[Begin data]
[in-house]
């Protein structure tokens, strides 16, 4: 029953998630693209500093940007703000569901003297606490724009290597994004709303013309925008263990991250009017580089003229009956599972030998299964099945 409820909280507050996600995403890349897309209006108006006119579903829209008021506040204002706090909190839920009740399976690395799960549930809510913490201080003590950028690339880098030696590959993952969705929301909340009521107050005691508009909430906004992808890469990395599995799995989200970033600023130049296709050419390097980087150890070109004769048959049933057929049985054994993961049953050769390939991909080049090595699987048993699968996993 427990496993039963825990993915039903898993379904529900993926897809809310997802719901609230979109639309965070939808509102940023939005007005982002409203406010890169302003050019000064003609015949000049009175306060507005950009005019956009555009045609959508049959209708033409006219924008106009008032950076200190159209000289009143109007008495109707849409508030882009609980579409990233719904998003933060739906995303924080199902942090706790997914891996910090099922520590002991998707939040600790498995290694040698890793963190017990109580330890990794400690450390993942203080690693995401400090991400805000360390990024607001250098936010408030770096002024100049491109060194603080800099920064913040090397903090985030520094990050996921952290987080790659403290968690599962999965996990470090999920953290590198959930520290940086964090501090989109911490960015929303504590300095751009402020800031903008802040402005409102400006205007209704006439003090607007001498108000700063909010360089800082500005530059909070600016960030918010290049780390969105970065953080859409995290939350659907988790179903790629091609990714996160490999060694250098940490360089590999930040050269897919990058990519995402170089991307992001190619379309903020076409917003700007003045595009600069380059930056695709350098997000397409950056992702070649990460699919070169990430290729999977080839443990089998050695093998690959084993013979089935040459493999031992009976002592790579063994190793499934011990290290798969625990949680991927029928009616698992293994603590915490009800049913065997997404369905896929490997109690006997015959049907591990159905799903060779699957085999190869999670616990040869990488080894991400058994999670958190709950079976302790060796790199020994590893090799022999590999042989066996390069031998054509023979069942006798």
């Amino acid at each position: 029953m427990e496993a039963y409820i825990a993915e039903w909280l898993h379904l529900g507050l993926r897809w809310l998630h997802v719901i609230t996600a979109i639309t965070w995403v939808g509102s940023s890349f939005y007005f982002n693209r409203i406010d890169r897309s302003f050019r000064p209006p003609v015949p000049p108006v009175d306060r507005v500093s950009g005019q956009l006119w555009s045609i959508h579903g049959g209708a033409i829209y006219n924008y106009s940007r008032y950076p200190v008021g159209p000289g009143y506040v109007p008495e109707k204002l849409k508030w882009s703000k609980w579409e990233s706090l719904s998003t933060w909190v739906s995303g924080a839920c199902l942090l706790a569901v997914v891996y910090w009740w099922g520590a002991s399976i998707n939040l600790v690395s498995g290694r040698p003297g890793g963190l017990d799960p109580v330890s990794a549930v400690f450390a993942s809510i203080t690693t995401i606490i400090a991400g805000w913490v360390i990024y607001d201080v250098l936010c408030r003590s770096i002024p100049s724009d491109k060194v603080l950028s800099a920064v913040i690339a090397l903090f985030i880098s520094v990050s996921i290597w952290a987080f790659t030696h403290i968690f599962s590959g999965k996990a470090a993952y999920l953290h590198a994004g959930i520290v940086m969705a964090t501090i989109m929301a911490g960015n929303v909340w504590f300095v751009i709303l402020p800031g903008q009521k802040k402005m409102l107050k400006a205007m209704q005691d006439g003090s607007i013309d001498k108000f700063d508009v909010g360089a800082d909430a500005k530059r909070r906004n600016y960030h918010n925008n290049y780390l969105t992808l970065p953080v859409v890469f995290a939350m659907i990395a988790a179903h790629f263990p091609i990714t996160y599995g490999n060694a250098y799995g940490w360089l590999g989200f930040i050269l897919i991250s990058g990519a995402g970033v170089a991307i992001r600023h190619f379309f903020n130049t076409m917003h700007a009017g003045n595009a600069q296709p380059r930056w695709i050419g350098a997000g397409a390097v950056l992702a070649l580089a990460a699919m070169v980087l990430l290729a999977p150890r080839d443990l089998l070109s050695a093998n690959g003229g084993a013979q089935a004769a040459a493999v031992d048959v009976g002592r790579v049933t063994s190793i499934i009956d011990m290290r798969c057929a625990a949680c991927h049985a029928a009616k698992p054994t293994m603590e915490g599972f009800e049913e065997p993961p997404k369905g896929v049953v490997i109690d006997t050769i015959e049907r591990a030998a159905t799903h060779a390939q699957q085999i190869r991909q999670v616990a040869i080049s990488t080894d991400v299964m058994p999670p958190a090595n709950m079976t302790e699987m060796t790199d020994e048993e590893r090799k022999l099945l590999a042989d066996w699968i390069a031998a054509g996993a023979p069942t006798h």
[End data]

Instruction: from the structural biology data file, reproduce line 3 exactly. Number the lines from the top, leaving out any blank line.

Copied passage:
């Amino acid at each position: 029953m427990e496993a039963y409820i825990a993915e039903w909280l898993h379904l529900g507050l993926r897809w809310l998630h997802v719901i609230t996600a979109i639309t965070w995403v939808g509102s940023s890349f939005y007005f982002n693209r409203i406010d890169r897309s302003f050019r000064p209006p003609v015949p000049p108006v009175d306060r507005v500093s950009g005019q956009l006119w555009s045609i959508h579903g049959g209708a033409i829209y006219n924008y106009s940007r008032y950076p200190v008021g159209p000289g009143y506040v109007p008495e109707k204002l849409k508030w882009s703000k609980w579409e990233s706090l719904s998003t933060w909190v739906s995303g924080a839920c199902l942090l706790a569901v997914v891996y910090w009740w099922g520590a002991s399976i998707n939040l600790v690395s498995g290694r040698p003297g890793g963190l017990d799960p109580v330890s990794a549930v400690f450390a993942s809510i203080t690693t995401i606490i400090a991400g805000w913490v360390i990024y607001d201080v250098l936010c408030r003590s770096i002024p100049s724009d491109k060194v603080l950028s800099a920064v913040i690339a090397l903090f985030i880098s520094v990050s996921i290597w952290a987080f790659t030696h403290i968690f599962s590959g999965k996990a470090a993952y999920l953290h590198a994004g959930i520290v940086m969705a964090t501090i989109m929301a911490g960015n929303v909340w504590f300095v751009i709303l402020p800031g903008q009521k802040k402005m409102l107050k400006a205007m209704q005691d006439g003090s607007i013309d001498k108000f700063d508009v909010g360089a800082d909430a500005k530059r909070r906004n600016y960030h918010n925008n290049y780390l969105t992808l970065p953080v859409v890469f995290a939350m659907i990395a988790a179903h790629f263990p091609i990714t996160y599995g490999n060694a250098y799995g940490w360089l590999g989200f930040i050269l897919i991250s990058g990519a995402g970033v170089a991307i992001r600023h190619f379309f903020n130049t076409m917003h700007a009017g003045n595009a600069q296709p380059r930056w695709i050419g350098a997000g397409a390097v950056l992702a070649l580089a990460a699919m070169v980087l990430l290729a999977p150890r080839d443990l089998l070109s050695a093998n690959g003229g084993a013979q089935a004769a040459a493999v031992d048959v009976g002592r790579v049933t063994s190793i499934i009956d011990m290290r798969c057929a625990a949680c991927h049985a029928a009616k698992p054994t293994m603590e915490g599972f009800e049913e065997p993961p997404k369905g896929v049953v490997i109690d006997t050769i015959e049907r591990a030998a159905t799903h060779a390939q699957q085999i190869r991909q999670v616990a040869i080049s990488t080894d991400v299964m058994p999670p958190a090595n709950m079976t302790e699987m060796t790199d020994e048993e590893r090799k022999l099945l590999a042989d066996w699968i390069a031998a054509g996993a023979p069942t006798h």